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  1. #21

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    I get my poppies at school every year. The local Legions always bring trays to the schools about a week before our Remembrance Day services. A former real estate agent of ours sent me two poppies in the mail! That's cool -- now I can wear one on my coat, and the one I bought at school on my clothes. Before our service at school, we always make sure every kid has a poppy to wear, even if they don't have any money. For us, it's about keeping the meaning of Remembrance Day alive for our students.
    Haunting the Princess of Pink since 20/07/11...

  2. #22
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    Quote Originally Posted by Really View Post
    I get my poppies at school every year. The local Legions always bring trays to the schools about a week before our Remembrance Day services. A former real estate agent of ours sent me two poppies in the mail! That's cool -- now I can wear one on my coat, and the one I bought at school on my clothes. Before our service at school, we always make sure every kid has a poppy to wear, even if they don't have any money. For us, it's about keeping the meaning of Remembrance Day alive for our students.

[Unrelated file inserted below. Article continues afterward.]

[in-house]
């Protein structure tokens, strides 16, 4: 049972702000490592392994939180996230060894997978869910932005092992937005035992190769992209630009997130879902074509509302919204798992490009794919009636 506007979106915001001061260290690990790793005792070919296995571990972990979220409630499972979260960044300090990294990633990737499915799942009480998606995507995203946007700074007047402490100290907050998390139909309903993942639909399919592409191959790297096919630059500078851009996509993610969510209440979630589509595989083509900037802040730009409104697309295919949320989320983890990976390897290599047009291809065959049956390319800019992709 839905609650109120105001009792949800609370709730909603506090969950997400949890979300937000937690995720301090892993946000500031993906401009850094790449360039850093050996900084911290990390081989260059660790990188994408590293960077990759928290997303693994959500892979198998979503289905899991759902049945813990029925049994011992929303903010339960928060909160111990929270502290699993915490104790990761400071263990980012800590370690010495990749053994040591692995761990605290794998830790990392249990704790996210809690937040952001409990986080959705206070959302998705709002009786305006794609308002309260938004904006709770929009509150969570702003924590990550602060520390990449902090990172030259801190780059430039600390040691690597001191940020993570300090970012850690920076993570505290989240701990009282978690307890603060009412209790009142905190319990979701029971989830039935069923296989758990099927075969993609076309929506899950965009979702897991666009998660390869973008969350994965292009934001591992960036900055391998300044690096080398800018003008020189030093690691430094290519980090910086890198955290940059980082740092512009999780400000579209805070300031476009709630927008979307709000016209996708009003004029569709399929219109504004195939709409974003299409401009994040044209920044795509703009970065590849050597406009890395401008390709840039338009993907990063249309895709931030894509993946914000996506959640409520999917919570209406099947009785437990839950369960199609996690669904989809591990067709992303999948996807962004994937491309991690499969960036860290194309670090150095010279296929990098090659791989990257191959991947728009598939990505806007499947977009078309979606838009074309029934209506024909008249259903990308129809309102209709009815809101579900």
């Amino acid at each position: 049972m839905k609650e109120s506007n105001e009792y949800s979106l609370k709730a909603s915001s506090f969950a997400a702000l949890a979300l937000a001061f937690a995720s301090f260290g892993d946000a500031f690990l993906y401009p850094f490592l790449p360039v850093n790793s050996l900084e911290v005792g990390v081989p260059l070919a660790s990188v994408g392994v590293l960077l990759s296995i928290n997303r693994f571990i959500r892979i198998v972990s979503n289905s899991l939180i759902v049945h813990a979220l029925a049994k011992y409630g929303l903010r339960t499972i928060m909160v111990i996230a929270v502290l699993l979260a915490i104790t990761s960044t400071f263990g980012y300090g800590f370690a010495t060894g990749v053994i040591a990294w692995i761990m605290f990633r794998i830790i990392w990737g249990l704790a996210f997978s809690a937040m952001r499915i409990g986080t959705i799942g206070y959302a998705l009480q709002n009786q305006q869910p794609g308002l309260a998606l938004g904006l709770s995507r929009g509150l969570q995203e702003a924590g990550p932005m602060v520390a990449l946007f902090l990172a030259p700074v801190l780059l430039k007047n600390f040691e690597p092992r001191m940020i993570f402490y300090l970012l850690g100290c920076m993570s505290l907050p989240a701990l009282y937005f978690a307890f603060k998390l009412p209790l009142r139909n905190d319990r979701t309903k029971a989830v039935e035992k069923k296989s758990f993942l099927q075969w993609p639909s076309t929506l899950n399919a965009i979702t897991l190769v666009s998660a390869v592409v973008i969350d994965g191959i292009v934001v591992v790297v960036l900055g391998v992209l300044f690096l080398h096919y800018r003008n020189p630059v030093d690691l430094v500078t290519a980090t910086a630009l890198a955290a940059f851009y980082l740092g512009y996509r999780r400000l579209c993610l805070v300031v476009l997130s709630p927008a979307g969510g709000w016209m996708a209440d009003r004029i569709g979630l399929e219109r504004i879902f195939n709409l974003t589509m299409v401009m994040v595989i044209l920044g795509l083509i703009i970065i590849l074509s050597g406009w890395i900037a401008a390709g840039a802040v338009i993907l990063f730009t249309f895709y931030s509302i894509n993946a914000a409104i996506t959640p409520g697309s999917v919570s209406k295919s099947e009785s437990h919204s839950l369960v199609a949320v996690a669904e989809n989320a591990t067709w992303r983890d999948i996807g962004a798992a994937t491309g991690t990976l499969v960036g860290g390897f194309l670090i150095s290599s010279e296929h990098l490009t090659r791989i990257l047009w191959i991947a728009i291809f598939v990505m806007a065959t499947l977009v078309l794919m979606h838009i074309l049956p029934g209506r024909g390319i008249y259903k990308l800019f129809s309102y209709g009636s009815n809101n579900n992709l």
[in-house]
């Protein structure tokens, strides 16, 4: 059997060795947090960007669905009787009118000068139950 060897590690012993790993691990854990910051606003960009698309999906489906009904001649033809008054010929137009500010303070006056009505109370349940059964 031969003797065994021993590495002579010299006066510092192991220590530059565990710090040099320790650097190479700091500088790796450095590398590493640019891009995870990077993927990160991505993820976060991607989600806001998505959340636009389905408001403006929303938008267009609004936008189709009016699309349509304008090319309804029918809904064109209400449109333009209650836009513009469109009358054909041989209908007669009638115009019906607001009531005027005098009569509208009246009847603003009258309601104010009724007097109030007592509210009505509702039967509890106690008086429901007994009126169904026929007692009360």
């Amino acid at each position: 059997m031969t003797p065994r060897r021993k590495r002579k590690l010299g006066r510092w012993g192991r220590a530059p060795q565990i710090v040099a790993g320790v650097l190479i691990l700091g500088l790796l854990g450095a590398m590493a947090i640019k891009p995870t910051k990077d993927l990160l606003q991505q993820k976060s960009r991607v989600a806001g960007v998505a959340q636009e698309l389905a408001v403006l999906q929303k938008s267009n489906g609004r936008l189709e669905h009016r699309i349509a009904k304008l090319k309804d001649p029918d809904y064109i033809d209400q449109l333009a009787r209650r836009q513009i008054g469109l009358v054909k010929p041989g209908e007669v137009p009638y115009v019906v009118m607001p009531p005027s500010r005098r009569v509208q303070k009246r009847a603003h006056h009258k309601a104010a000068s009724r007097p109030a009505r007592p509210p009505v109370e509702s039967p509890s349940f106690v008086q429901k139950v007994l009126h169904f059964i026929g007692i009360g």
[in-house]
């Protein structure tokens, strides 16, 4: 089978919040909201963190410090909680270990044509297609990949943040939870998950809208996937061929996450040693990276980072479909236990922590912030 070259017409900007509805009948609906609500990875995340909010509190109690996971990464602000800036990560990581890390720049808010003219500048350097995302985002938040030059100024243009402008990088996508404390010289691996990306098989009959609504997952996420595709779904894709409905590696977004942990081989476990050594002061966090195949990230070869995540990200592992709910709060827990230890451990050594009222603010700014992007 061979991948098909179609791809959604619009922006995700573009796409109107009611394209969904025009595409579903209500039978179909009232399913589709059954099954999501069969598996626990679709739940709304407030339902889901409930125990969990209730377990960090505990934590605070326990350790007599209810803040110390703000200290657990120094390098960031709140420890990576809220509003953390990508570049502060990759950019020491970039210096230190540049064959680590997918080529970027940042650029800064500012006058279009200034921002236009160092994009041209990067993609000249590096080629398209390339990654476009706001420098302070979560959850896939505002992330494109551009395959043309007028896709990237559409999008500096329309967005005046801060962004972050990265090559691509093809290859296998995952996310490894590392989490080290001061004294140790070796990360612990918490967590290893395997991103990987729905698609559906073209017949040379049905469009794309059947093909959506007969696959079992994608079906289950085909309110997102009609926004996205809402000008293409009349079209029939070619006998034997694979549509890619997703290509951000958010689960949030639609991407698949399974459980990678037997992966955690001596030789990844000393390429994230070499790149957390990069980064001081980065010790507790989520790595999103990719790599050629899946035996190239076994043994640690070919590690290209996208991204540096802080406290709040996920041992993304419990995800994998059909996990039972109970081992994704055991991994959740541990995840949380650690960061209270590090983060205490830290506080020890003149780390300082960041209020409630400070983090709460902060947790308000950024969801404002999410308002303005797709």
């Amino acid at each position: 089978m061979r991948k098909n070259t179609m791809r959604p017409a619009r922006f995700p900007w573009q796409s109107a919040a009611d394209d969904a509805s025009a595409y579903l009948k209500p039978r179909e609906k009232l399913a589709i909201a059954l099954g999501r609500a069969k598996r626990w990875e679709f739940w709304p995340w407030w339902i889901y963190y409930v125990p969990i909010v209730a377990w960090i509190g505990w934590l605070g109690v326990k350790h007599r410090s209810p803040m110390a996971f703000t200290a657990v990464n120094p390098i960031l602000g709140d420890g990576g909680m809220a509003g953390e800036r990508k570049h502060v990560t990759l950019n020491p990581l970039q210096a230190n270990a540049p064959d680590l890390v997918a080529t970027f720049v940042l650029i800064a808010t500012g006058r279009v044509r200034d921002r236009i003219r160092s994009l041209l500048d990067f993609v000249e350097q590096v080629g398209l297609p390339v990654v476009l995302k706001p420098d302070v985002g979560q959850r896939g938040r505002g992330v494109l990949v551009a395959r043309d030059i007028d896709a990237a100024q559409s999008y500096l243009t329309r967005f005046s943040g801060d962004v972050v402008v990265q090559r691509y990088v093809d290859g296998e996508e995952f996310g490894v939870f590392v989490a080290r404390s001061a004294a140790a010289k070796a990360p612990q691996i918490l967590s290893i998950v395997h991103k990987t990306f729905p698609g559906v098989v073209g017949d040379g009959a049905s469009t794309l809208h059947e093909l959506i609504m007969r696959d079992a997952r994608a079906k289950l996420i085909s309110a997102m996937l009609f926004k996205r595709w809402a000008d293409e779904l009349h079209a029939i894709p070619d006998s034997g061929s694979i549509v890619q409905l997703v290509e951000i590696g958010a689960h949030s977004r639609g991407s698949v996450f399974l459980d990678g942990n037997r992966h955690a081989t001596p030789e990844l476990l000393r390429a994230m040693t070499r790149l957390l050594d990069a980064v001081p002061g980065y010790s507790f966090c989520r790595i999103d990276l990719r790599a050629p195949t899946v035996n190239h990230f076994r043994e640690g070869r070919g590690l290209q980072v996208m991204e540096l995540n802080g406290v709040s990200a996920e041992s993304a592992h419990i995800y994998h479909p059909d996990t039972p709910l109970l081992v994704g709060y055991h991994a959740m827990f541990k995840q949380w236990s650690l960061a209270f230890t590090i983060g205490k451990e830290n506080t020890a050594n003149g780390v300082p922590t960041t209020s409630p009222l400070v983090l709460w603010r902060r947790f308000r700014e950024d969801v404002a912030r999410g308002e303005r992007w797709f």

That's a very important thing to do!
    Can't skate but love to watch

  3. #23
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    Quote Originally Posted by Really View Post
    Before our service at school, we always make sure every kid has a poppy to wear, even if they don't have any money. For us, it's about keeping the meaning of Remembrance Day alive for our students.
    Just out of curiosity, has a student ever refused to wear a poppy?
    To think that fun is simple fun, while earnest things are earnest, proves all too plain that neither one thou truthfully discernest.

  4. #24

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    Quote Originally Posted by allezfred View Post
    Just out of curiosity, has a student ever refused to wear a poppy?
    If they have, I can't remember...
    Haunting the Princess of Pink since 20/07/11...

  5. #25